There sat the king on a raised dais, surrounded by over twenty members of his court.
Herod rose slowly and looked down upon these nobles whom he did not recognize and had not invited. Once they had arrived at his gate, however, curiosity compelled him to discover why.
He had immediately instructed two of his personal guards to assume the clothing and mannerisms of junior aides and dispatched them to snoop about the visitors’ camp under the guise of being helpful. He sent his steward to welcome the three noblemen, with the intent of separating them from their men. The steward would escort these strangers directly into the confines of his palatial citadel, but without them viewing the city itself, or its defenses.
To give himself time to debrief his two spies, the king ordered a lavish banquet be prepared immediately and that these men be treated like kings... or at least the royal emissaries of kings.
Balthasar was the first to remember his manners, placing his right hand over his heart and bowing in the manner of his people. Herod acknowledged with a slow, deep nod, never taking his eyes off of the trio. Gaspar, too, bowed in turn with his palms together over his breast bone, in the manner common to his land, and received a solemn nod in return. Melchior, placed both hands over his heart, and as he bowed swept them down and away at his sides with his palms forward... and received an unsmiling nod.
And then... silence. No one, it seemed, was prepared to initiate even simple dialog, the king because his spies had discovered nothing informative or remotely threatening in the visitors’ camp, and the princes because they had hoped to avoid an official audience entirely.
After several uncomfortable minutes had lapsed, the bearded steward ushered in two men, one wearing a merchant’s apron and a seriously frightened expression, while the other wore chains. The merchant dropped prostrate before Herod and, aside from an occasional tremor, just lay there. But the silent king neither looked at those men, nor acknowledged their presence. It was the steward who spoke first, addressing the princes directly.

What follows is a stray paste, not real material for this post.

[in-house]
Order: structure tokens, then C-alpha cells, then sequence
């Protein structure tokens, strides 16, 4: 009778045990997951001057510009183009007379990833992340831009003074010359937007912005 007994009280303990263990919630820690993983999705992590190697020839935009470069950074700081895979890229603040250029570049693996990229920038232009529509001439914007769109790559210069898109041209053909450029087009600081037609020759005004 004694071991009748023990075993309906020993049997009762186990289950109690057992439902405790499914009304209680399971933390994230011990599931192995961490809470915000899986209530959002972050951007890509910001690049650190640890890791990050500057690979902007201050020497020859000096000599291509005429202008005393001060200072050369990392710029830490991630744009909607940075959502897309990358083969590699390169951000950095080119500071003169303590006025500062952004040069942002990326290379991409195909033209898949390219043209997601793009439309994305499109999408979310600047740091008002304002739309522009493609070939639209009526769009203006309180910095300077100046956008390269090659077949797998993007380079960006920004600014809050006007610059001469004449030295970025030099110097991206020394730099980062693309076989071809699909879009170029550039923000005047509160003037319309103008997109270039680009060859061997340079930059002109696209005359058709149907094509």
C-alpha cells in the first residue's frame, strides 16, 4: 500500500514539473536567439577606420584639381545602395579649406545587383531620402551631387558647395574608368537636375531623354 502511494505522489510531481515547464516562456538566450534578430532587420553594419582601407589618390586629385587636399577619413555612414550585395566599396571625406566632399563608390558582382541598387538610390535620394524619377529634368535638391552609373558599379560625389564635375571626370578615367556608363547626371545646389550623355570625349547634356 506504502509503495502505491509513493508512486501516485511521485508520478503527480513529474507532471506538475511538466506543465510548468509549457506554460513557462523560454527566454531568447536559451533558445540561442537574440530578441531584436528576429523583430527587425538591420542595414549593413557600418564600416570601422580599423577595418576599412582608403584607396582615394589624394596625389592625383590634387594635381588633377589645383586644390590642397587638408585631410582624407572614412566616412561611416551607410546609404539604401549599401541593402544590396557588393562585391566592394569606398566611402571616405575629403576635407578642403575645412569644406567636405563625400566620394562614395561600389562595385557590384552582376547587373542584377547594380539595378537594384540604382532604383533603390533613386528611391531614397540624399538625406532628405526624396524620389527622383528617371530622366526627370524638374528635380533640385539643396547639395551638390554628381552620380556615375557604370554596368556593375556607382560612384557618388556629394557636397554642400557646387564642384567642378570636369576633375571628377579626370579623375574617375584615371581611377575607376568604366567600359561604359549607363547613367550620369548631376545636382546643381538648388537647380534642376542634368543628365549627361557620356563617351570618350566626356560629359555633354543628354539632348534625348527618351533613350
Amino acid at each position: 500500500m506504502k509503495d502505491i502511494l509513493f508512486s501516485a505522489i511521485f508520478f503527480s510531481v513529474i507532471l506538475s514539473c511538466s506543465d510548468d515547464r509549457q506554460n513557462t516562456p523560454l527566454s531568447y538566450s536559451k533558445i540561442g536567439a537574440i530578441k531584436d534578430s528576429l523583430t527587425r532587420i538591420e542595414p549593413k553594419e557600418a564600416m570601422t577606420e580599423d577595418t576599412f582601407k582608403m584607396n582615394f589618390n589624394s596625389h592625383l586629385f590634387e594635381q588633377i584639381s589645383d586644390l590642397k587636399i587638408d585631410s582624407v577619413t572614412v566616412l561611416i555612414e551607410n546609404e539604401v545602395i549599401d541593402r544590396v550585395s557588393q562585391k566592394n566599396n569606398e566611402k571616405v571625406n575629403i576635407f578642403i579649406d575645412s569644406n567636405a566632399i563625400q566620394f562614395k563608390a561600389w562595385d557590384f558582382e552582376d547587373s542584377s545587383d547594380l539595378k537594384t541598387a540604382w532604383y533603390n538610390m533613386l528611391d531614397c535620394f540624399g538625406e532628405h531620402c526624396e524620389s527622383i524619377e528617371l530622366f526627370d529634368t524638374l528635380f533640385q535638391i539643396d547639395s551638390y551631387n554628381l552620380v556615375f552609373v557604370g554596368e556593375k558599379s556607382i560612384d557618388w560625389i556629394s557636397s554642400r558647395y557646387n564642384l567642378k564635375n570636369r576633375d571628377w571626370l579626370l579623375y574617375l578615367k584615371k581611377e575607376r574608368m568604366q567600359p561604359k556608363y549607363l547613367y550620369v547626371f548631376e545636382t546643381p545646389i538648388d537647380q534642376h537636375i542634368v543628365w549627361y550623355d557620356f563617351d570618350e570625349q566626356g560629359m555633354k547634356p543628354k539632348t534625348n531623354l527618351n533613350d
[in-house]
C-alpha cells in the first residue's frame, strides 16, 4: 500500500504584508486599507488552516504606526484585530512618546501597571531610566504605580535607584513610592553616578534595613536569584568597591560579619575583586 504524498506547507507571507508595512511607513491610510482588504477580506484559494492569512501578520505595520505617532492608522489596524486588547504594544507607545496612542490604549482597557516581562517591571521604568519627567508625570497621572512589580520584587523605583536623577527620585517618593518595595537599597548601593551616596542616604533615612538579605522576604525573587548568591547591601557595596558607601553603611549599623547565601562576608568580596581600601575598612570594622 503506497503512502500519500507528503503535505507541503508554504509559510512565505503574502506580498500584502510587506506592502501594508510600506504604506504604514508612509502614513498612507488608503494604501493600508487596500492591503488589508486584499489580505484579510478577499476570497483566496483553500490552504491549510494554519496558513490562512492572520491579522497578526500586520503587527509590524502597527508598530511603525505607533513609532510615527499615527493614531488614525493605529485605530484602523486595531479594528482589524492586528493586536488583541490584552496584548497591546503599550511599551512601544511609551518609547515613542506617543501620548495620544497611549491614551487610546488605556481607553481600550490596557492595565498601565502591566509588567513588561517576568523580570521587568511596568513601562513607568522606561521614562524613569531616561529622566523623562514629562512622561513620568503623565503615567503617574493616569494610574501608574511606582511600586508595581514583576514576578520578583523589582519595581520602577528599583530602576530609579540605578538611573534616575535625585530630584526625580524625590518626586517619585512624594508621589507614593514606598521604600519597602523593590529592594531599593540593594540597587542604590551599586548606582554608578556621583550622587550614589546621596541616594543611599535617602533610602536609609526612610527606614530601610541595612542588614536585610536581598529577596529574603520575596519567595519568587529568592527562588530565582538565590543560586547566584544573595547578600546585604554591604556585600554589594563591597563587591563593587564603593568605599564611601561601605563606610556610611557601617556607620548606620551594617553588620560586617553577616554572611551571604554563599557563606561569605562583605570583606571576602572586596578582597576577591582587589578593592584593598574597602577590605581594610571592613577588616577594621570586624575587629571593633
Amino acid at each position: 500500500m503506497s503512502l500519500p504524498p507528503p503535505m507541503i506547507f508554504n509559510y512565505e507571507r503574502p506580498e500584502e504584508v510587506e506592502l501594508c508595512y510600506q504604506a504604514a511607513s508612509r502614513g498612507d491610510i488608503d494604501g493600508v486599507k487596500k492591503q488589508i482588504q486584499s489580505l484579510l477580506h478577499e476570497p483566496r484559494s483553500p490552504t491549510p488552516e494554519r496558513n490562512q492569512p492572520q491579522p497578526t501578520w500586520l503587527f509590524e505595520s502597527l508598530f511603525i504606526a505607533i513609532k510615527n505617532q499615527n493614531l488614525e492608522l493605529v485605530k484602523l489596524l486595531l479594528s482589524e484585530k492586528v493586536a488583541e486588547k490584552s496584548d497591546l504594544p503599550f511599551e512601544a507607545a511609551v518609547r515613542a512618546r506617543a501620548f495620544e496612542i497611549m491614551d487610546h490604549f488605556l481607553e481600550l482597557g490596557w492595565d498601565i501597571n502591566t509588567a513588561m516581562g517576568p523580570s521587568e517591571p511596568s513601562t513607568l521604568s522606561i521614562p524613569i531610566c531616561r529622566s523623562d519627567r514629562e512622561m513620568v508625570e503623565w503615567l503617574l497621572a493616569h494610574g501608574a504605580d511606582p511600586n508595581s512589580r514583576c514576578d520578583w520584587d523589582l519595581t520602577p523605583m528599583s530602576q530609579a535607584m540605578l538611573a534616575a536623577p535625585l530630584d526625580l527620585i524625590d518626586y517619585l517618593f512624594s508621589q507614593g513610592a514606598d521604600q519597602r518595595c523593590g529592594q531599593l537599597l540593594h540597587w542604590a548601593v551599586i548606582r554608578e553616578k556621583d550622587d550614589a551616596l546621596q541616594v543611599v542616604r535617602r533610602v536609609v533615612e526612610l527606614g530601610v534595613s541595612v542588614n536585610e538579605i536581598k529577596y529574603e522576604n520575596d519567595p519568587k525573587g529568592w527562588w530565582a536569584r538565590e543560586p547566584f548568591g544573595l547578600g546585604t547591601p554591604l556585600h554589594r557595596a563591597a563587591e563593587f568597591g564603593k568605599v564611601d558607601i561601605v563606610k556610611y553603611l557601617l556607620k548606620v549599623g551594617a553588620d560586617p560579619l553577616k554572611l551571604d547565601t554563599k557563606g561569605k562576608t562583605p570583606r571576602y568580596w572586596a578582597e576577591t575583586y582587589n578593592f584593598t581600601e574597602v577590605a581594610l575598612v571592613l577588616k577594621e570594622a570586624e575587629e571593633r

“Herod, king of Judea, Idumaea, Galilee, Samaria and Peraea bids you welcome,” he declared in Hebrew, then muttered an instruction to the man on the floor, who rose only to his knees, and without looking up from the floor, translated it into something else... though the princes had no clue what he’d said. It was the prisoner who surprised them by speaking the local Greek dialect they had heard in Gaza.
“King Herod of Judea, Idumaea, Galilee, Samaria and Peraea makes you welcome.”
Before they could respond in kind, the steward spoke again.
“The great King hopes your travels have been both pleasant and profitable, and trusts that his staff has made your stay restful.”
The merchant thought for a moment before translating, and the prisoner, too, in his limited Greek.
“The King hopes your travels are pleasing and profitable, and your visit is rested.” Then all the king’s men waited.
When neither of his companions spoke up, Melchior answered, recalling diplomatic niceties from his own king’s court, and speaking slowly to give the man in chains a chance to absorb it.
“May the king live long,” he said. “May the king live forever. And may all his days be as pleasant as our stay here has been.” He nodded a brief bow to indicate that, for the moment he was finished.
Giving your heart to others by listening to their heart
When you grow a leader who values people you help the whole world